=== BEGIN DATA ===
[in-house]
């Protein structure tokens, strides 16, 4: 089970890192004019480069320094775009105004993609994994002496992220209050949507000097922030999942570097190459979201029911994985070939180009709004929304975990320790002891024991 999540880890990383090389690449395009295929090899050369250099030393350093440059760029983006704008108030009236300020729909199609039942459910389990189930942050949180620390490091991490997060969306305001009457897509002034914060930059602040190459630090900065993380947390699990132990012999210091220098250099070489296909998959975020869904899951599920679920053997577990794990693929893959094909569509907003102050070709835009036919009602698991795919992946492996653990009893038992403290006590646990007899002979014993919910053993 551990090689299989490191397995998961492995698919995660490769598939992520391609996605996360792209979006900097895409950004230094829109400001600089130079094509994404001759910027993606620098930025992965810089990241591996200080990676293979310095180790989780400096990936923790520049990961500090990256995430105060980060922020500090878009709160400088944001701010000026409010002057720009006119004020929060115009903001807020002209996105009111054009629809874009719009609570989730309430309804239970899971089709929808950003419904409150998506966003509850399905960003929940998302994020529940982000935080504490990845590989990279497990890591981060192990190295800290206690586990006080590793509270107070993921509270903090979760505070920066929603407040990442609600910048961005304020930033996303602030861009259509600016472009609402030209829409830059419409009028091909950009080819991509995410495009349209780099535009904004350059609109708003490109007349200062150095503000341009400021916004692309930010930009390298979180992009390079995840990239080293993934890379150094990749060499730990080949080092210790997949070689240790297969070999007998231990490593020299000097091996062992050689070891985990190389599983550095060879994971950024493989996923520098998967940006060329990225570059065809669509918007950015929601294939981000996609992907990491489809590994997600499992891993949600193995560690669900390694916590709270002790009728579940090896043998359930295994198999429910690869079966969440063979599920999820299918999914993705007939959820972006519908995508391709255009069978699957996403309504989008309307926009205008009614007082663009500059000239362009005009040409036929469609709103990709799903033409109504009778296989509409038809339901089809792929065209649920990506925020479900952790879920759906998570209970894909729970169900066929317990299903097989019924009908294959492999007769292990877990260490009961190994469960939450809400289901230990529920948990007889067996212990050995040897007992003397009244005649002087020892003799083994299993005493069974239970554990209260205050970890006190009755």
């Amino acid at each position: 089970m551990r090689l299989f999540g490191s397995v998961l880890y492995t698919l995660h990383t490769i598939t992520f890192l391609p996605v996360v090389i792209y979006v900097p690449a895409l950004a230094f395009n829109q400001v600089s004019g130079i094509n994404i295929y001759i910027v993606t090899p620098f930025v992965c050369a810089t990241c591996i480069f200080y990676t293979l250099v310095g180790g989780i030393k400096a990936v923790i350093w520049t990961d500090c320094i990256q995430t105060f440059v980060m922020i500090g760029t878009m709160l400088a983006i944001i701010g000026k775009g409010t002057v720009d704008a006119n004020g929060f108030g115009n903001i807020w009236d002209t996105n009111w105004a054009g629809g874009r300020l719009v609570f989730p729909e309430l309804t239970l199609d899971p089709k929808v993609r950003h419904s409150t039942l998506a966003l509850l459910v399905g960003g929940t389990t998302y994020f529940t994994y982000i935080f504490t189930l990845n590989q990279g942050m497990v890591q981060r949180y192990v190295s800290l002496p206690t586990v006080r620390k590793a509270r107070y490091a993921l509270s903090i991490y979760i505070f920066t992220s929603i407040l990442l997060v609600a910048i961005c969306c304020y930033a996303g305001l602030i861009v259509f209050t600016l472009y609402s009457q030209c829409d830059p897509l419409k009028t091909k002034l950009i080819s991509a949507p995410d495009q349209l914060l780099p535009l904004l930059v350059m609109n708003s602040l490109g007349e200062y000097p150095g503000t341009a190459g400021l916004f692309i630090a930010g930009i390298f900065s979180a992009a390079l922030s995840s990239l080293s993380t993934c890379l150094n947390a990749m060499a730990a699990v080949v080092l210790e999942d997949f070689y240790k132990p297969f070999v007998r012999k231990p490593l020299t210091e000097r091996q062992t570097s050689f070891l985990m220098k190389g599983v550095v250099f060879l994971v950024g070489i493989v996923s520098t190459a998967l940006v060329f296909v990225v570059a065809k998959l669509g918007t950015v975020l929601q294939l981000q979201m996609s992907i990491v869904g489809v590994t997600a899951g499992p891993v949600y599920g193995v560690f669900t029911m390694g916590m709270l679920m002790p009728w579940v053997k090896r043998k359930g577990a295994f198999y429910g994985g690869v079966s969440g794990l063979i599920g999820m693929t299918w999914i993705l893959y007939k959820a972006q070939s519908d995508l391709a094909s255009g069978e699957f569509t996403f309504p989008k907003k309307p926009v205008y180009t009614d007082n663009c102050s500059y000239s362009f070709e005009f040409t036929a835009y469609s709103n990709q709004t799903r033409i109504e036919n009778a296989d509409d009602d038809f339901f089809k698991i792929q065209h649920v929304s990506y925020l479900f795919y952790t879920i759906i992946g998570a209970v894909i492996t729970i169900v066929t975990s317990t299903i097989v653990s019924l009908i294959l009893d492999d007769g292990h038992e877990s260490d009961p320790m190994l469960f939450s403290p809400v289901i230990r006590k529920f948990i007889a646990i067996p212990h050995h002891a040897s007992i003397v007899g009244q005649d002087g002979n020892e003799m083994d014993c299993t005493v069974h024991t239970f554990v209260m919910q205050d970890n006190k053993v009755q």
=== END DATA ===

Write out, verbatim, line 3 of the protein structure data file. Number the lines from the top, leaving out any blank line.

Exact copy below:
């Amino acid at each position: 089970m551990r090689l299989f999540g490191s397995v998961l880890y492995t698919l995660h990383t490769i598939t992520f890192l391609p996605v996360v090389i792209y979006v900097p690449a895409l950004a230094f395009n829109q400001v600089s004019g130079i094509n994404i295929y001759i910027v993606t090899p620098f930025v992965c050369a810089t990241c591996i480069f200080y990676t293979l250099v310095g180790g989780i030393k400096a990936v923790i350093w520049t990961d500090c320094i990256q995430t105060f440059v980060m922020i500090g760029t878009m709160l400088a983006i944001i701010g000026k775009g409010t002057v720009d704008a006119n004020g929060f108030g115009n903001i807020w009236d002209t996105n009111w105004a054009g629809g874009r300020l719009v609570f989730p729909e309430l309804t239970l199609d899971p089709k929808v993609r950003h419904s409150t039942l998506a966003l509850l459910v399905g960003g929940t389990t998302y994020f529940t994994y982000i935080f504490t189930l990845n590989q990279g942050m497990v890591q981060r949180y192990v190295s800290l002496p206690t586990v006080r620390k590793a509270r107070y490091a993921l509270s903090i991490y979760i505070f920066t992220s929603i407040l990442l997060v609600a910048i961005c969306c304020y930033a996303g305001l602030i861009v259509f209050t600016l472009y609402s009457q030209c829409d830059p897509l419409k009028t091909k002034l950009i080819s991509a949507p995410d495009q349209l914060l780099p535009l904004l930059v350059m609109n708003s602040l490109g007349e200062y000097p150095g503000t341009a190459g400021l916004f692309i630090a930010g930009i390298f900065s979180a992009a390079l922030s995840s990239l080293s993380t993934c890379l150094n947390a990749m060499a730990a699990v080949v080092l210790e999942d997949f070689y240790k132990p297969f070999v007998r012999k231990p490593l020299t210091e000097r091996q062992t570097s050689f070891l985990m220098k190389g599983v550095v250099f060879l994971v950024g070489i493989v996923s520098t190459a998967l940006v060329f296909v990225v570059a065809k998959l669509g918007t950015v975020l929601q294939l981000q979201m996609s992907i990491v869904g489809v590994t997600a899951g499992p891993v949600y599920g193995v560690f669900t029911m390694g916590m709270l679920m002790p009728w579940v053997k090896r043998k359930g577990a295994f198999y429910g994985g690869v079966s969440g794990l063979i599920g999820m693929t299918w999914i993705l893959y007939k959820a972006q070939s519908d995508l391709a094909s255009g069978e699957f569509t996403f309504p989008k907003k309307p926009v205008y180009t009614d007082n663009c102050s500059y000239s362009f070709e005009f040409t036929a835009y469609s709103n990709q709004t799903r033409i109504e036919n009778a296989d509409d009602d038809f339901f089809k698991i792929q065209h649920v929304s990506y925020l479900f795919y952790t879920i759906i992946g998570a209970v894909i492996t729970i169900v066929t975990s317990t299903i097989v653990s019924l009908i294959l009893d492999d007769g292990h038992e877990s260490d009961p320790m190994l469960f939450s403290p809400v289901i230990r006590k529920f948990i007889a646990i067996p212990h050995h002891a040897s007992i003397v007899g009244q005649d002087g002979n020892e003799m083994d014993c299993t005493v069974h024991t239970f554990v209260m919910q205050d970890n006190k053993v009755q």